The Washington Post


Shannon Boyle of Uncle Chip’s has developed baking methods that don’t require eggs. Here is an assortment of cookies from the shop. (Marvin Joseph/THE WASHINGTON POST)

Shannon Boyle has a secret. The owner of Uncle Chip’s Cookies has found a way to make chewy, tasty, better-than-your-mama’s cookies without eggs, and she’s not talking.

Boyle, 30, moved here about five years ago from San Francisco, where she was a social worker dreaming of opening a bakery with an emphasis on healthful offerings.

“In San Francisco, you’re a dime a dozen,” she says of the concept. “In D.C., it’s a little bit more unique.”

She also chose the District so she could be closer to family members and almost immediately launched a home-based wholesale and online bakery business that shipped and delivered.

Her bricks-and-mortar shop, which opened in January, is a cheerful turquoise townhouse in an area that doesn’t see a lot of new businesses. But she says residents and nearby office workers are thrilled that she’s in the neighborhood, and people seem willing to drive from Maryland and Virginia to try one of her vegan, gluten-free black-bean brownies ($2 each).

“We keep selling out of the brownies,” says Boyle, who learned to bake without any formal training. “Somebody will come in and swipe them all at the same time.”

Even if you miss out on those, there’s plenty to keep you coming back. Bagels from Ray’s in Brooklyn are used to make breakfast sandwiches such as the bacon, egg and cheese ($3.95) and the veggie bagel sandwich ($3.50) with cucumber, tomato and cream cheese. Other breakfast options include a vanilla-yogurt parfait with house-made granola, and a cup of oatmeal topped with pumpkin seeds and dried cranberries (each $3; $4 with fresh berries).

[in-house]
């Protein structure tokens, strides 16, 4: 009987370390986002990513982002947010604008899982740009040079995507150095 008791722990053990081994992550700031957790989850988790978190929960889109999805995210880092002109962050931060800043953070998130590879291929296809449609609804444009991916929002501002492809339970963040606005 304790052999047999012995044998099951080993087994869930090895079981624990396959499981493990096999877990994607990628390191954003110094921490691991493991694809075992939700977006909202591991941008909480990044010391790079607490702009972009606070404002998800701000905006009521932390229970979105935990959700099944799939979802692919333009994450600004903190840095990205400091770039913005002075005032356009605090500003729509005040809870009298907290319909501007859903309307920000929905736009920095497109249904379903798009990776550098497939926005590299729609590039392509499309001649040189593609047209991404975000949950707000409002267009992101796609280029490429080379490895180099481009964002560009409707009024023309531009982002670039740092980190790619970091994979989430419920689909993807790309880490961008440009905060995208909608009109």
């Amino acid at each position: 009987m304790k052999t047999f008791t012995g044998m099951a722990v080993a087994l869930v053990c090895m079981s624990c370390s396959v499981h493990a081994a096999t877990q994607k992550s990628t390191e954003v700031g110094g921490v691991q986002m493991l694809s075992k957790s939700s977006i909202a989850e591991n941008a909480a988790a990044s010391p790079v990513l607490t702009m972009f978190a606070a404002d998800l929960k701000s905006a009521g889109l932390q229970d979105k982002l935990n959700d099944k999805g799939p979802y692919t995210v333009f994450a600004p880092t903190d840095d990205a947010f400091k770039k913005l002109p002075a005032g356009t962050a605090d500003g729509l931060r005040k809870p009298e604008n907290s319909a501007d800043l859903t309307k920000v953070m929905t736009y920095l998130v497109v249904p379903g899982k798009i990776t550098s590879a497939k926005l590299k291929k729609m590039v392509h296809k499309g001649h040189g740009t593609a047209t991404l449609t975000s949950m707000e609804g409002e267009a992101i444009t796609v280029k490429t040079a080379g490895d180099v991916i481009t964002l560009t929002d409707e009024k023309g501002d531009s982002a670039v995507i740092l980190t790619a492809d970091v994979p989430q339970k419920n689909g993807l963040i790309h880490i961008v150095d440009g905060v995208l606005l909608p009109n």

Boyle hopes to offer a small lunch menu of salads and sandwiches soon.

For more of a snack, try the mini loaves ($2 each), such as the nutty-tasting buckwheat-banana or the lightly spiced pumpkin bread. Boyle’s vegan caramel-ginger granola bars ($2) are particularly crave-worthy, the sweetened ginger and the binder of peanut butter giving them a pleasing Asian punch.

No bakery would be complete without coffee ($1.49 for 12 ounces; $1.69 for 16 ounces; $1.89 for 20 ounces), which Boyle buys from Java House in Dupont Circle.

And then there are the cookies ($1.75 each; 2 for $3), which are egg-free because Boyle simply doesn’t like egg and which can be made vegan by request. Chewy classics such as chocolate chip and chocolate-chocolate chip would make the originals proud. (That would be Boyle’s Uncle Chip, a cookie lover who thought it was a joke when she told him she was naming her company after him.)

Whatever her secret, we can forgive Boyle for holding her tongue when the results taste this good.

— Rina Rapuano

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